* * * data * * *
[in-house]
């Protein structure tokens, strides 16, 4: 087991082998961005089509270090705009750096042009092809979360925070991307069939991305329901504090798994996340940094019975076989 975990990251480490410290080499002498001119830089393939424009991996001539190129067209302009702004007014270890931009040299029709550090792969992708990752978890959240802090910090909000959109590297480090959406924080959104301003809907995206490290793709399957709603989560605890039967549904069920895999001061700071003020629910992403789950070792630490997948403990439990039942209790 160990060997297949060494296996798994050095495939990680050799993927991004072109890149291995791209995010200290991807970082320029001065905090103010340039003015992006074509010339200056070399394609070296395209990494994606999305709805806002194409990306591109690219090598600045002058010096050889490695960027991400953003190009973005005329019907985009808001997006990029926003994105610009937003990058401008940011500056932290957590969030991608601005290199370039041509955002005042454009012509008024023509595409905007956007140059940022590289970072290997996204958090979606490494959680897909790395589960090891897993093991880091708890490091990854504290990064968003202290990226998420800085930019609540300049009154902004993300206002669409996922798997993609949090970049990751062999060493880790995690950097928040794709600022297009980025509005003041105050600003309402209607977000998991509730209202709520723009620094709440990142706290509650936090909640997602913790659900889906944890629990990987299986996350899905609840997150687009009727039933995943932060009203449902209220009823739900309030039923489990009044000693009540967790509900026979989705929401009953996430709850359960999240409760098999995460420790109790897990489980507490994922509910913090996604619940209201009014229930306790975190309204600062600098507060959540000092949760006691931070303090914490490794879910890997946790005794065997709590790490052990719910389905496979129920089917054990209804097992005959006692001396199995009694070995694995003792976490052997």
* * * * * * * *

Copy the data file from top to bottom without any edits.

[in-house]
């Protein structure tokens, strides 16, 4: 087991082998961005089509270090705009750096042009092809979360925070991307069939991305329901504090798994996340940094019975076989 975990990251480490410290080499002498001119830089393939424009991996001539190129067209302009702004007014270890931009040299029709550090792969992708990752978890959240802090910090909000959109590297480090959406924080959104301003809907995206490290793709399957709603989560605890039967549904069920895999001061700071003020629910992403789950070792630490997948403990439990039942209790 160990060997297949060494296996798994050095495939990680050799993927991004072109890149291995791209995010200290991807970082320029001065905090103010340039003015992006074509010339200056070399394609070296395209990494994606999305709805806002194409990306591109690219090598600045002058010096050889490695960027991400953003190009973005005329019907985009808001997006990029926003994105610009937003990058401008940011500056932290957590969030991608601005290199370039041509955002005042454009012509008024023509595409905007956007140059940022590289970072290997996204958090979606490494959680897909790395589960090891897993093991880091708890490091990854504290990064968003202290990226998420800085930019609540300049009154902004993300206002669409996922798997993609949090970049990751062999060493880790995690950097928040794709600022297009980025509005003041105050600003309402209607977000998991509730209202709520723009620094709440990142706290509650936090909640997602913790659900889906944890629990990987299986996350899905609840997150687009009727039933995943932060009203449902209220009823739900309030039923489990009044000693009540967790509900026979989705929401009953996430709850359960999240409760098999995460420790109790897990489980507490994922509910913090996604619940209201009014229930306790975190309204600062600098507060959540000092949760006691931070303090914490490794879910890997946790005794065997709590790490052990719910389905496979129920089917054990209804097992005959006692001396199995009694070995694995003792976490052997």